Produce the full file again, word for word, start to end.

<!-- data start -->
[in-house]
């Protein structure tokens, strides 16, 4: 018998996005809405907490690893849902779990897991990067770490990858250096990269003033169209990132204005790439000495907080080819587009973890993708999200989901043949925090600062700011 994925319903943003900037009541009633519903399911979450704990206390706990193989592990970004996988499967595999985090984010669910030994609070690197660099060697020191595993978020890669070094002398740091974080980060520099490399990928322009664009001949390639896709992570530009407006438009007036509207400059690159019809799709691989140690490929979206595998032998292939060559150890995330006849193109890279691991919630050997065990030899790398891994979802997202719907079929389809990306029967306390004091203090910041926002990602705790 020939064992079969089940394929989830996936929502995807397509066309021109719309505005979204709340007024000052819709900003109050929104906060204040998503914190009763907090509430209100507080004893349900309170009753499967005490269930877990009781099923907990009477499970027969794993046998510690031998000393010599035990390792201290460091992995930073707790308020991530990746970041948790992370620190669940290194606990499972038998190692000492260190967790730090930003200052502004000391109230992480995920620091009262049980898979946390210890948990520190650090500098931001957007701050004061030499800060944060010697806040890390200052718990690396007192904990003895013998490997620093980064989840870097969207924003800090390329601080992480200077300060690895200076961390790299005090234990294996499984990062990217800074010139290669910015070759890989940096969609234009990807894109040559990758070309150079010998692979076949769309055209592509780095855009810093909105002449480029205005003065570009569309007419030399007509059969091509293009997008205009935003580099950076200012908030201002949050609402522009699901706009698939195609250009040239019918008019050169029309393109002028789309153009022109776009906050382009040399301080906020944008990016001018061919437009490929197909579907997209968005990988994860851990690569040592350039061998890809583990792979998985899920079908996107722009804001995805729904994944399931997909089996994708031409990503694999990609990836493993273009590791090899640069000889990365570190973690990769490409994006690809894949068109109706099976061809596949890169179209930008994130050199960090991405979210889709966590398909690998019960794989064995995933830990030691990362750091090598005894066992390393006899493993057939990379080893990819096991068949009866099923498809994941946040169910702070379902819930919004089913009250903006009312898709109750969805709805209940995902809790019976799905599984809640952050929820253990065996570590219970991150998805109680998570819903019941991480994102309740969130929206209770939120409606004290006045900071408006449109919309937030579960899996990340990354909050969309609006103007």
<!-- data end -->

[in-house]
């Protein structure tokens, strides 16, 4: 018998996005809405907490690893849902779990897991990067770490990858250096990269003033169209990132204005790439000495907080080819587009973890993708999200989901043949925090600062700011 994925319903943003900037009541009633519903399911979450704990206390706990193989592990970004996988499967595999985090984010669910030994609070690197660099060697020191595993978020890669070094002398740091974080980060520099490399990928322009664009001949390639896709992570530009407006438009007036509207400059690159019809799709691989140690490929979206595998032998292939060559150890995330006849193109890279691991919630050997065990030899790398891994979802997202719907079929389809990306029967306390004091203090910041926002990602705790 020939064992079969089940394929989830996936929502995807397509066309021109719309505005979204709340007024000052819709900003109050929104906060204040998503914190009763907090509430209100507080004893349900309170009753499967005490269930877990009781099923907990009477499970027969794993046998510690031998000393010599035990390792201290460091992995930073707790308020991530990746970041948790992370620190669940290194606990499972038998190692000492260190967790730090930003200052502004000391109230992480995920620091009262049980898979946390210890948990520190650090500098931001957007701050004061030499800060944060010697806040890390200052718990690396007192904990003895013998490997620093980064989840870097969207924003800090390329601080992480200077300060690895200076961390790299005090234990294996499984990062990217800074010139290669910015070759890989940096969609234009990807894109040559990758070309150079010998692979076949769309055209592509780095855009810093909105002449480029205005003065570009569309007419030399007509059969091509293009997008205009935003580099950076200012908030201002949050609402522009699901706009698939195609250009040239019918008019050169029309393109002028789309153009022109776009906050382009040399301080906020944008990016001018061919437009490929197909579907997209968005990988994860851990690569040592350039061998890809583990792979998985899920079908996107722009804001995805729904994944399931997909089996994708031409990503694999990609990836493993273009590791090899640069000889990365570190973690990769490409994006690809894949068109109706099976061809596949890169179209930008994130050199960090991405979210889709966590398909690998019960794989064995995933830990030691990362750091090598005894066992390393006899493993057939990379080893990819096991068949009866099923498809994941946040169910702070379902819930919004089913009250903006009312898709109750969805709805209940995902809790019976799905599984809640952050929820253990065996570590219970991150998805109680998570819903019941991480994102309740969130929206209770939120409606004290006045900071408006449109919309937030579960899996990340990354909050969309609006103007």